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The first panel discussion on “Governance Failure and Corruption: Impediment towards Tackling COVID-19" was chaired by Dr Selim Raihan, Professor of Economics, University of Dhaka. Amongst the esteemed panelists were Professor Mustafizur Rahman, Distinguished Fellow, Centre for Policy Dialogue (CPD); Dr Kazi Maruful Islam, Professor of Development Studies, University of Dhaka; and Dr Ahsan H. Mansur, Executive Director, Policy Research Institute (PRI).
Dr Selim Raihan started the session by emphasising on the need to understand the relationship between state and business, the role of non-elites, and their interaction with the elites. “Corruption is a symptom of a bigger problem which involves 3 major institutional challenges- the supremacy of dealmaking over formal regulations, the inefficiency of the regulatory body, and weak state capacity”, said Dr Raihan.
Professor Mustafizur Rahman drew attention to the shortcomings of the growth-centric development paradigm of Bangladesh in this COVID-19 situation. “COVID-19 is a test for us that has put us in a 3-dimensional crisis of health, economic, and humanitarian risk, which we cannot solve without addressing the underlying issue of poor governance”, he said.
Dr Kazi Maruful Islam explained our inadequacy in tackling the COVID-19 situation from a political point of view. In his opinion, it is not merely a management issue, rather it stems from the lack of transparency and competition in the election process of public offices. Although a transparent election may not necessarily lead to a corruption-free government as we have seen in the past but it is a precondition for eradicating corruption. “When the means and the ends both are corrupted, it is pointless to expect reform and good governance,” said Dr Islam.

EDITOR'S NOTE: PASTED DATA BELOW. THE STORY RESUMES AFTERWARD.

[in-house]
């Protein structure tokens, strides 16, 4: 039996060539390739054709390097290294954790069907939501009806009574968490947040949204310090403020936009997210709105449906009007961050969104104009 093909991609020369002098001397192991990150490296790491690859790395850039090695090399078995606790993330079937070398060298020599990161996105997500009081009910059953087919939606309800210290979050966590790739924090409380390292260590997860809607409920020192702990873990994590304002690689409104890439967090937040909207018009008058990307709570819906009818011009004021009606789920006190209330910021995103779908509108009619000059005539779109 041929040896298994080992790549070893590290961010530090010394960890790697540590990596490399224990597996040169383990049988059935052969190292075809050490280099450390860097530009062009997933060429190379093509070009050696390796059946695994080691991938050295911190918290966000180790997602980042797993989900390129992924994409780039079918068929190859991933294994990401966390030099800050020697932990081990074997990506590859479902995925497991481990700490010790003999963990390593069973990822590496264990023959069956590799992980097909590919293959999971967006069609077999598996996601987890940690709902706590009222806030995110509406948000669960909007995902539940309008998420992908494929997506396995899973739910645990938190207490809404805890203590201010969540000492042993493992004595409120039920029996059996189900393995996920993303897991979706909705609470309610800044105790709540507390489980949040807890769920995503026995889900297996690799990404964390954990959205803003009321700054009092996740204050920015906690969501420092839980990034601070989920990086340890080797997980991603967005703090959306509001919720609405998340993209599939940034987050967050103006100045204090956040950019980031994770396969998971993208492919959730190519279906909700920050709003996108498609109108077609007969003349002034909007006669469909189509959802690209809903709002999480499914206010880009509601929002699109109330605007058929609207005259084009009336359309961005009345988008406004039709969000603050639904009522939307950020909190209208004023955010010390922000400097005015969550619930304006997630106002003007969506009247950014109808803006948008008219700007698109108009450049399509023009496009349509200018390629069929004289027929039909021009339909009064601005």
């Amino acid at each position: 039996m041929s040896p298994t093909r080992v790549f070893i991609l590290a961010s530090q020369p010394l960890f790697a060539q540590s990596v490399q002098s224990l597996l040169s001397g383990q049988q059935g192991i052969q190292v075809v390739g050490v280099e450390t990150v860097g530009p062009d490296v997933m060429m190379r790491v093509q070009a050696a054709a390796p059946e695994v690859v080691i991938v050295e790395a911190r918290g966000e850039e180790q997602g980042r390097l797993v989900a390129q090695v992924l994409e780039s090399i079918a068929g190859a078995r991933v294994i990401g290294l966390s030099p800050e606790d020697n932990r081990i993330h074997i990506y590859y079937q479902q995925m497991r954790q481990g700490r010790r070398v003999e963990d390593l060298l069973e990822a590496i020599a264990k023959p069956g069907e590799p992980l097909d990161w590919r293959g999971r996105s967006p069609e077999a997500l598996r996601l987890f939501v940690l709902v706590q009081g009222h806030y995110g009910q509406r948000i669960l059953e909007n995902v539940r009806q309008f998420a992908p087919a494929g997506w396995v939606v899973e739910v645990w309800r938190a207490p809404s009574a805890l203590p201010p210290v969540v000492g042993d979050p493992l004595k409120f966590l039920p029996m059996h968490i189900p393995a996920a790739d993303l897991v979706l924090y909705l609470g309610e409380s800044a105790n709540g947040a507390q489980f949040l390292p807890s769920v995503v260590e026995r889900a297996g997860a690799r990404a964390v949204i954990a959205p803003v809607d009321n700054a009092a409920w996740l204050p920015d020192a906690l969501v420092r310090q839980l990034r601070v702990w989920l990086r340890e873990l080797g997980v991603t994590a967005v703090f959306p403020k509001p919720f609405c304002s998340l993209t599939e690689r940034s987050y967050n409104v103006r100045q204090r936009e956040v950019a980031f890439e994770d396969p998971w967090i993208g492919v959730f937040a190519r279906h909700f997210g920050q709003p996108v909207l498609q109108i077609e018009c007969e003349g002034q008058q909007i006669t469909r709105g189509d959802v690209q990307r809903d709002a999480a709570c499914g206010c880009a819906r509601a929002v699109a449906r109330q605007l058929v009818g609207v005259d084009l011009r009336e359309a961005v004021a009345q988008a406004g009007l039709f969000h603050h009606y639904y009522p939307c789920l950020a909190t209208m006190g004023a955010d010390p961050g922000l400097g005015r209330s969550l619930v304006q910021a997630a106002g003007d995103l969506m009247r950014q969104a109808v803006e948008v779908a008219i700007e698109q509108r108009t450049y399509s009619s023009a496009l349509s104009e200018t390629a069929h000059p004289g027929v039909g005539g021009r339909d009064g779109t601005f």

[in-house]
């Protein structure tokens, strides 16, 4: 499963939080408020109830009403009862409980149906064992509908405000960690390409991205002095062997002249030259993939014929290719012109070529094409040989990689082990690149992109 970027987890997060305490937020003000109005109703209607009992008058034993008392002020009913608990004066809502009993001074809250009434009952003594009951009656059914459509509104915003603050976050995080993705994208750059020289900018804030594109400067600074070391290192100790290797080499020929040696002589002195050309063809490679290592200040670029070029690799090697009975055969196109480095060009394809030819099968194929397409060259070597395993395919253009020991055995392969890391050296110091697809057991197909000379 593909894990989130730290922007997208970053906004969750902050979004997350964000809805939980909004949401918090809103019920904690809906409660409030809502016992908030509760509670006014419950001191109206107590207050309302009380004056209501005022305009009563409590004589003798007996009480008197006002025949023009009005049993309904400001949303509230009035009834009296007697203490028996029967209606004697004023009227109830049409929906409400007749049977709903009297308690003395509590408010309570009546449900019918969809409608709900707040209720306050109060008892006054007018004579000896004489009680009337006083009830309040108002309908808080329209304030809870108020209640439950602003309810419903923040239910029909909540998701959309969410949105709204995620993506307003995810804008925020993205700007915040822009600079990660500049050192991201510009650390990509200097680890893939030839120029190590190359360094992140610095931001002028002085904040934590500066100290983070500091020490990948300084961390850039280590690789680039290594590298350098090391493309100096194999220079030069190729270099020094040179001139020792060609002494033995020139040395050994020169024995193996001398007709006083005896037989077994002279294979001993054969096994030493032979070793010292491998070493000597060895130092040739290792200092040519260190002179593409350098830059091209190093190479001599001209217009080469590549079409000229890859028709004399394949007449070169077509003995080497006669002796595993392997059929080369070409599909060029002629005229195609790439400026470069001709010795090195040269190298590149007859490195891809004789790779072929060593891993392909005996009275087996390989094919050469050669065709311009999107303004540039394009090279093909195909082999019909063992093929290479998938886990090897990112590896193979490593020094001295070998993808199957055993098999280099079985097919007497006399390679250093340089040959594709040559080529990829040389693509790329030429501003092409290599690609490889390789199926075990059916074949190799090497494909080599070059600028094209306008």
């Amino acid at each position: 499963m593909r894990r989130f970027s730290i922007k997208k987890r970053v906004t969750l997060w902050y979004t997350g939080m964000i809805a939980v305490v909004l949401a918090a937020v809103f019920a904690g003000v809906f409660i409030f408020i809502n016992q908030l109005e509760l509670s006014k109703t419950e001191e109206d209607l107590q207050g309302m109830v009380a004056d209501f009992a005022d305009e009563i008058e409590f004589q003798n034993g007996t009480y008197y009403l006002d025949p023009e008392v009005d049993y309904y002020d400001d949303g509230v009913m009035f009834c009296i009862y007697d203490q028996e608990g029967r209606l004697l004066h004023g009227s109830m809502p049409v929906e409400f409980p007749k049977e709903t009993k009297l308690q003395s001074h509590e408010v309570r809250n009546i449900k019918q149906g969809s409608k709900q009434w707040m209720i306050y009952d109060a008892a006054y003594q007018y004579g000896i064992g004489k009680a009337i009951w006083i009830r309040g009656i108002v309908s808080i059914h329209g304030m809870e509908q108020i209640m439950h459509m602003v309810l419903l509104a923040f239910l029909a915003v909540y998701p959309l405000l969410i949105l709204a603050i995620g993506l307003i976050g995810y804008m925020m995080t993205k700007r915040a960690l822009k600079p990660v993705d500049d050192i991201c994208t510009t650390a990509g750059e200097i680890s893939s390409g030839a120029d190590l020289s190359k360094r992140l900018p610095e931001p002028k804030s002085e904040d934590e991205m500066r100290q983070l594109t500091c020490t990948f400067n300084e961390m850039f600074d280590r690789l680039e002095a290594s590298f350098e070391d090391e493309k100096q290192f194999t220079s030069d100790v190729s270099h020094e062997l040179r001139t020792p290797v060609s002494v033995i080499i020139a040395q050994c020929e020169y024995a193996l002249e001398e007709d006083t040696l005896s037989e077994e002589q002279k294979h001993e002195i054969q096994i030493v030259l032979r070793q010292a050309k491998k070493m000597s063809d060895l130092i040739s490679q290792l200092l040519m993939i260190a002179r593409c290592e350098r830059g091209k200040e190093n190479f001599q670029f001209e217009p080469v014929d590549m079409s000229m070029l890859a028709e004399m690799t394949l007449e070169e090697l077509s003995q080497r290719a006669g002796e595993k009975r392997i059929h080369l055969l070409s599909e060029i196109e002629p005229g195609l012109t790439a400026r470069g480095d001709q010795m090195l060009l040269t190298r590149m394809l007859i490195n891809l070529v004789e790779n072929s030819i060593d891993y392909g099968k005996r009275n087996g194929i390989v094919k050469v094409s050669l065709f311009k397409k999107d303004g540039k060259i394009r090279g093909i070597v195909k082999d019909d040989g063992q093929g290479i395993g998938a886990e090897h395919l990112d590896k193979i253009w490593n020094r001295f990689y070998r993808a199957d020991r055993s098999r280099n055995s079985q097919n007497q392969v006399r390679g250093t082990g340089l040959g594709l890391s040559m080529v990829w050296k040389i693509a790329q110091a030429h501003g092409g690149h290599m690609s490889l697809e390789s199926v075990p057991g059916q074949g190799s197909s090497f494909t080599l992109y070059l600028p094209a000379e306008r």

Dr Ahsan H. Mansur, the final speaker of the panel remarked that it is a general trend that the party in power wants to stay in power and grab more power. This motivates the government to undermine the authority of institutions and compromise with many state players. Even if the government wants reform, it falls short due to the lack of political will and even authority in some cases. “If we truly want to reform, we have to establish meritocracy and accountability in our system”, said Dr Mansur.